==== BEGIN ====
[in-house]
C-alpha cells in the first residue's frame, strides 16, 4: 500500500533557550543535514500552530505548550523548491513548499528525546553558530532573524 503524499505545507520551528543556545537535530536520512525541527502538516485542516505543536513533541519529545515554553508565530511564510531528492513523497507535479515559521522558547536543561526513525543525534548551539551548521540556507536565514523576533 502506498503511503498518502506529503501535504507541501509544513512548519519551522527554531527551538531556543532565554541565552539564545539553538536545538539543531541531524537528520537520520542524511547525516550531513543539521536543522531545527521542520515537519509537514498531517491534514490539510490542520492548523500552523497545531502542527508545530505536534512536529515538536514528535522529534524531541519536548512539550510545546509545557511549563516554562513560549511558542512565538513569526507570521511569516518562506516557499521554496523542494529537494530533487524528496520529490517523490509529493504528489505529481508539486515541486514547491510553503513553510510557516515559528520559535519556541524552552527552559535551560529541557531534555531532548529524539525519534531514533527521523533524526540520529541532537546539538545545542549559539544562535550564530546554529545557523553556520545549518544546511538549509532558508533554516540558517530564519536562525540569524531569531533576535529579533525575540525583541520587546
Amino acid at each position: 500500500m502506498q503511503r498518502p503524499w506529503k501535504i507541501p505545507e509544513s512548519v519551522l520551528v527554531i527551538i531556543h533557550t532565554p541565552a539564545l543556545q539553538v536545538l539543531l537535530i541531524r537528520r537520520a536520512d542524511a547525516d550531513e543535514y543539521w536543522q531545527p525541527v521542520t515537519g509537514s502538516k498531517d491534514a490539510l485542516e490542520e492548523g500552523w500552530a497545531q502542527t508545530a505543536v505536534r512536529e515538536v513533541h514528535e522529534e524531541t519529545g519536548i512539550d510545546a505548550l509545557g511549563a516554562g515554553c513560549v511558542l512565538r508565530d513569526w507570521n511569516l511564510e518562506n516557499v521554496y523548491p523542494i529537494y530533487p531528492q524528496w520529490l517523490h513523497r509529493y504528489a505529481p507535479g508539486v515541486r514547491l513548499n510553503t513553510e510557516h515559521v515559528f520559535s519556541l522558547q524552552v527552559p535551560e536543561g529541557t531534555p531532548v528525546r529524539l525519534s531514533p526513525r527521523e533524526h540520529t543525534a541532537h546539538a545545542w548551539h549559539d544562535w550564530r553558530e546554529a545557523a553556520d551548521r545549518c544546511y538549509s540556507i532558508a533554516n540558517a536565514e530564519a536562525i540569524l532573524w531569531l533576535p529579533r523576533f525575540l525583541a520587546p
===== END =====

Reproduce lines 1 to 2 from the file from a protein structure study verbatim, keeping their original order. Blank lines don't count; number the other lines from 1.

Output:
[in-house]
C-alpha cells in the first residue's frame, strides 16, 4: 500500500533557550543535514500552530505548550523548491513548499528525546553558530532573524 503524499505545507520551528543556545537535530536520512525541527502538516485542516505543536513533541519529545515554553508565530511564510531528492513523497507535479515559521522558547536543561526513525543525534548551539551548521540556507536565514523576533 502506498503511503498518502506529503501535504507541501509544513512548519519551522527554531527551538531556543532565554541565552539564545539553538536545538539543531541531524537528520537520520542524511547525516550531513543539521536543522531545527521542520515537519509537514498531517491534514490539510490542520492548523500552523497545531502542527508545530505536534512536529515538536514528535522529534524531541519536548512539550510545546509545557511549563516554562513560549511558542512565538513569526507570521511569516518562506516557499521554496523542494529537494530533487524528496520529490517523490509529493504528489505529481508539486515541486514547491510553503513553510510557516515559528520559535519556541524552552527552559535551560529541557531534555531532548529524539525519534531514533527521523533524526540520529541532537546539538545545542549559539544562535550564530546554529545557523553556520545549518544546511538549509532558508533554516540558517530564519536562525540569524531569531533576535529579533525575540525583541520587546